Competences are not rubbish! They can be the key to turn learning into superior performance

March 31, 2018

Garry is back, this time to talk about his approach to using competences in learning and development.

I would guess that competences are not used that much in your organisation, and if they are, they are only dragged out for performance reviews and little else.  Even then, if my experience is anything to go by, they probably don't really drive workplace behaviour or performance improvement, and maybe they feel more like a tick-box exercise that HR make you do.

It needn't be thus.

Competences can be really useful! Well written ones, with good descriptors of effective and ineffective behaviours, can be a great guide for superior performance and an invaluable tool in learning needs analyses and learning design.

The secrets of accelerated learning: create the right environment

February 28, 2018

In this podcast, I continue discussing the "Five Secrets of Accelerated Learning" with Krystyna Gadd.

We're up to the fourth secret which is about the importance of the environment. This isn't just the physical environment, but also the social and emotional environments.

Dealing with diversity, and being an inclusive facilitator

February 3, 2018

In this podcast I talk to Sunita Sehmi about being an inclusive facilitator, and also about how we can deal with sensitive topics like diversity, both as facilitators but also as a learning topic in itself.

How to be influential

November 30, 2017

One of my favourite conversations for a while was with beer-lover and influence expert Alex Swallow.

Influence is a perennial topic in the professional world, and most of us are in roles where we not only need to help others be influential, but we need to be influential ourselves.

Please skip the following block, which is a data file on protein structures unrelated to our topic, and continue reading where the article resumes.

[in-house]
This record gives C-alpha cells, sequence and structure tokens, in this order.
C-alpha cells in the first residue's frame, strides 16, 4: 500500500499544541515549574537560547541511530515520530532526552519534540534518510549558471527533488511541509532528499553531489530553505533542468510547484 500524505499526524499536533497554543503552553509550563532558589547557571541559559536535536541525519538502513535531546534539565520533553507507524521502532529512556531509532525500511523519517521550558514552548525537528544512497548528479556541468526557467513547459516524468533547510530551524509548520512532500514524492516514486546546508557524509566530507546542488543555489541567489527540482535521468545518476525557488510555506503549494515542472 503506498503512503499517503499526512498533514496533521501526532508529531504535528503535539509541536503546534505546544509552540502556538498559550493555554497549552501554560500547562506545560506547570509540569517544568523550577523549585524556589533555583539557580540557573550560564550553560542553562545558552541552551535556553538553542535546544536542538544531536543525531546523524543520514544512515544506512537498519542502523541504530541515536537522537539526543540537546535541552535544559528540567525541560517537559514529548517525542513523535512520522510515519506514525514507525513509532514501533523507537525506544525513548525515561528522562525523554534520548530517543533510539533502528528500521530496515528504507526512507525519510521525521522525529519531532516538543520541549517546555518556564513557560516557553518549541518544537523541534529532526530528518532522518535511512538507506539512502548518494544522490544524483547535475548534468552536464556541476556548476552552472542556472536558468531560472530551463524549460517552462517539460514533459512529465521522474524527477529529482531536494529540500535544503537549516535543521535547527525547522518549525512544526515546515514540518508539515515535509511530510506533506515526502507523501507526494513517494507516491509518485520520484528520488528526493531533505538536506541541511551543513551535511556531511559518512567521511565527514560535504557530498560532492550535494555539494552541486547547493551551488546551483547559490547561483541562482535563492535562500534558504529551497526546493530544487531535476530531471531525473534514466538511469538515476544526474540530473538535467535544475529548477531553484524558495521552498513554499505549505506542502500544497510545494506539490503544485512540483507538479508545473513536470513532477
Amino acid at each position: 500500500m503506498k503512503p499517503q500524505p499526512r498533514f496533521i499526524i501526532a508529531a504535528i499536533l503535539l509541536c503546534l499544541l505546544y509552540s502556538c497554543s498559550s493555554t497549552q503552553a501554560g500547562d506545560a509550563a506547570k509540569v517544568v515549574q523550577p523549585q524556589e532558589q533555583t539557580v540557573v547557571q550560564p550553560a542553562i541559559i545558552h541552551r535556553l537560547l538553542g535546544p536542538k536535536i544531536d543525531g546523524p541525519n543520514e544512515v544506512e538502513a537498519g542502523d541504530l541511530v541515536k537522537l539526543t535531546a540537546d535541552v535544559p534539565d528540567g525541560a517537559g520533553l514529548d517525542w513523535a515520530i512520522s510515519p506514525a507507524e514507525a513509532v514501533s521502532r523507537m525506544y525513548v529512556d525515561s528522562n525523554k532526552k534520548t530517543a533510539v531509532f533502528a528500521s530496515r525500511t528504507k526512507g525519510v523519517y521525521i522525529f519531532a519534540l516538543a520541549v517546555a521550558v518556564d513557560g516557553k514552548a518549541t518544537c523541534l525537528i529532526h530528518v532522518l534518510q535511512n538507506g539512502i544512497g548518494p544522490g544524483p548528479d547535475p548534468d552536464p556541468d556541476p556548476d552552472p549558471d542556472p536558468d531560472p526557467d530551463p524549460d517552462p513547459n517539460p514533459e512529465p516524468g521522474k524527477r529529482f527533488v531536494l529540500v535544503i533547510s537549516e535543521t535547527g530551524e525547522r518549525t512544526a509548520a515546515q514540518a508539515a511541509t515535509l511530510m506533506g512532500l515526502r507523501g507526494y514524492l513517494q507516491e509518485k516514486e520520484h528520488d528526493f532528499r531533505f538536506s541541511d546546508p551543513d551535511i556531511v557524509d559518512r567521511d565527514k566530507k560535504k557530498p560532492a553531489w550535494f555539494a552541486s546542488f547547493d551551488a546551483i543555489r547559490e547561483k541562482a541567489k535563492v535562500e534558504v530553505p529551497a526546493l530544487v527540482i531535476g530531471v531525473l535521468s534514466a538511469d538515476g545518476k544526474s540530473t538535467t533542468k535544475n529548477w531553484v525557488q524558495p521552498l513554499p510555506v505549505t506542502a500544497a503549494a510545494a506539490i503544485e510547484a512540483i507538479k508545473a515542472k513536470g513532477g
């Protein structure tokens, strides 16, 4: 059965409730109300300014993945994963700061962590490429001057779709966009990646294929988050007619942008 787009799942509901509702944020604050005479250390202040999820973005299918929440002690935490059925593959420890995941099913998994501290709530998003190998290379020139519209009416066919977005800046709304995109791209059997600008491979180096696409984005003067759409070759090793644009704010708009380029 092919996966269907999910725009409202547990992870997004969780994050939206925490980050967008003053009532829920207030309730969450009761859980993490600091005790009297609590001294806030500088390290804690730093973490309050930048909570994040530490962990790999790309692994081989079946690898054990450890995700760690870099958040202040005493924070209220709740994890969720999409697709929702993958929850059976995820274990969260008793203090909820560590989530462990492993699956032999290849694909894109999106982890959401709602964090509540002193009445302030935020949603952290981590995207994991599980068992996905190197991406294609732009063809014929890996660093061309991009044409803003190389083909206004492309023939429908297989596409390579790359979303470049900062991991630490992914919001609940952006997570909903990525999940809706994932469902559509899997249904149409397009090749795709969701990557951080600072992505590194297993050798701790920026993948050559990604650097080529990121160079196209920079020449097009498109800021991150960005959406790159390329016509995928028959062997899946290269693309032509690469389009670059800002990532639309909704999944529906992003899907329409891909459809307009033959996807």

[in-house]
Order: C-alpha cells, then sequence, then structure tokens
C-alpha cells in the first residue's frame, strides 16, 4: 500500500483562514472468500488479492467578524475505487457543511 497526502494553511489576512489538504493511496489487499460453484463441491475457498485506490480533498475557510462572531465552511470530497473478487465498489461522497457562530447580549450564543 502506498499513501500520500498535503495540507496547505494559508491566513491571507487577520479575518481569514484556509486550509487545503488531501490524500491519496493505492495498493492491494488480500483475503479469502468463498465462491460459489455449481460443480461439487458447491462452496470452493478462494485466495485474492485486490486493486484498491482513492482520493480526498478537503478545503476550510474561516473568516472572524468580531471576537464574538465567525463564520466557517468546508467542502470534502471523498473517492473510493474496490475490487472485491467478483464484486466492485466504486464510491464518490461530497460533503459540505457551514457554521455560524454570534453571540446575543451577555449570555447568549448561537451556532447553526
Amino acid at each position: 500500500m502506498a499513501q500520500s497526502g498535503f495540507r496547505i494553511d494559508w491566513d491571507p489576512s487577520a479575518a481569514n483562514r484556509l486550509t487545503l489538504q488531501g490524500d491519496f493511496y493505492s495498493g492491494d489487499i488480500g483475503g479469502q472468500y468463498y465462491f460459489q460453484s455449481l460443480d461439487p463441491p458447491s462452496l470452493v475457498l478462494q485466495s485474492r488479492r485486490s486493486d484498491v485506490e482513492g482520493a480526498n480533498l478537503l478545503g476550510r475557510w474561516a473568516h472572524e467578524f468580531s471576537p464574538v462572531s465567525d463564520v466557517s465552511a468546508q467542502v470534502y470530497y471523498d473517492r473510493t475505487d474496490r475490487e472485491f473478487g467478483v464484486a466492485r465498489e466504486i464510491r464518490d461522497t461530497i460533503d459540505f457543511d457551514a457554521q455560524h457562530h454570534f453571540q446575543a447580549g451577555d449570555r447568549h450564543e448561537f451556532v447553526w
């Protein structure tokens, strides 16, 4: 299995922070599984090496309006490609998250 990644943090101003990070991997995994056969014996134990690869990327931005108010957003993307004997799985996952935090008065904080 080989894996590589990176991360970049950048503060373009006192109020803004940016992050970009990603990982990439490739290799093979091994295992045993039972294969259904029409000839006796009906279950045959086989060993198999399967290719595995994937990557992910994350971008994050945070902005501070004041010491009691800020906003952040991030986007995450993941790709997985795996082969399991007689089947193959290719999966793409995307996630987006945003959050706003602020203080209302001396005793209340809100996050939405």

In this podcast, I ramble on to Alex Swallow about what makes people influential, what we can do to be more influential and what we can do in workshops about influence to make them more meaningful.

Involution: the importance of what’s not there and what gets left behind

October 31, 2017

Paul said he wanted to talk about "involution". I had no idea what he meant, but I was willing to along with it because Paul Levy tends to have interesting things to talk about.

Involution means the opposite of evolution. If evolution is about the fittest surviving, about decisions being taken by those who show up, about rewarding winners, then involution is about taking the time to look at those ideas and content that didn't make it, those people who aren't there ... and reflecting on what that tells us and what value we can get from them.

It's a useful technique in brainstorming in particular, but also in the facilitation of meetings and decision making, as well as part of "the humble facilitator's" approach to training and other learning workshops.

The role of research and insight in workplace learning and why evidence matters

September 30, 2017